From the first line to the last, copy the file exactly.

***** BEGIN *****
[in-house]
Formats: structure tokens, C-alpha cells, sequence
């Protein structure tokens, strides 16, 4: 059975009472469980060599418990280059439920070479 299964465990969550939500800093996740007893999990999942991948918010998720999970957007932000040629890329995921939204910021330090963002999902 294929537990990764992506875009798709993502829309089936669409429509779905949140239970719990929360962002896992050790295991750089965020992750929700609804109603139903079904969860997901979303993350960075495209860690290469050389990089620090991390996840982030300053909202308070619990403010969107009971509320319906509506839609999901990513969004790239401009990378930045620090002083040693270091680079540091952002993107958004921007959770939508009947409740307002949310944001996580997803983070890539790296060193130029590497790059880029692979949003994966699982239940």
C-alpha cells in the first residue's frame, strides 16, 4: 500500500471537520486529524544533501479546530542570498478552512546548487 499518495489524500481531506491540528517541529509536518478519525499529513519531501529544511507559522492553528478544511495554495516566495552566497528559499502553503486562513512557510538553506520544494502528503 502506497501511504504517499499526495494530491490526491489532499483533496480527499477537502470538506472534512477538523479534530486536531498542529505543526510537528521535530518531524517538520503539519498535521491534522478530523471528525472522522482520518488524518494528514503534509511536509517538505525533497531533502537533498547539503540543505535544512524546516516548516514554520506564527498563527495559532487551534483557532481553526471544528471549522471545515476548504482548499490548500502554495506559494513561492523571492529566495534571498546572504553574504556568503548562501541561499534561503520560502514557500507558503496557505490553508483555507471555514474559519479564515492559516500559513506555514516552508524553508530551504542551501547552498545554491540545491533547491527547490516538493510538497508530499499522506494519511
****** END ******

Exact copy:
[in-house]
Formats: structure tokens, C-alpha cells, sequence
């Protein structure tokens, strides 16, 4: 059975009472469980060599418990280059439920070479 299964465990969550939500800093996740007893999990999942991948918010998720999970957007932000040629890329995921939204910021330090963002999902 294929537990990764992506875009798709993502829309089936669409429509779905949140239970719990929360962002896992050790295991750089965020992750929700609804109603139903079904969860997901979303993350960075495209860690290469050389990089620090991390996840982030300053909202308070619990403010969107009971509320319906509506839609999901990513969004790239401009990378930045620090002083040693270091680079540091952002993107958004921007959770939508009947409740307002949310944001996580997803983070890539790296060193130029590497790059880029692979949003994966699982239940």
C-alpha cells in the first residue's frame, strides 16, 4: 500500500471537520486529524544533501479546530542570498478552512546548487 499518495489524500481531506491540528517541529509536518478519525499529513519531501529544511507559522492553528478544511495554495516566495552566497528559499502553503486562513512557510538553506520544494502528503 502506497501511504504517499499526495494530491490526491489532499483533496480527499477537502470538506472534512477538523479534530486536531498542529505543526510537528521535530518531524517538520503539519498535521491534522478530523471528525472522522482520518488524518494528514503534509511536509517538505525533497531533502537533498547539503540543505535544512524546516516548516514554520506564527498563527495559532487551534483557532481553526471544528471549522471545515476548504482548499490548500502554495506559494513561492523571492529566495534571498546572504553574504556568503548562501541561499534561503520560502514557500507558503496557505490553508483555507471555514474559519479564515492559516500559513506555514516552508524553508530551504542551501547552498545554491540545491533547491527547490516538493510538497508530499499522506494519511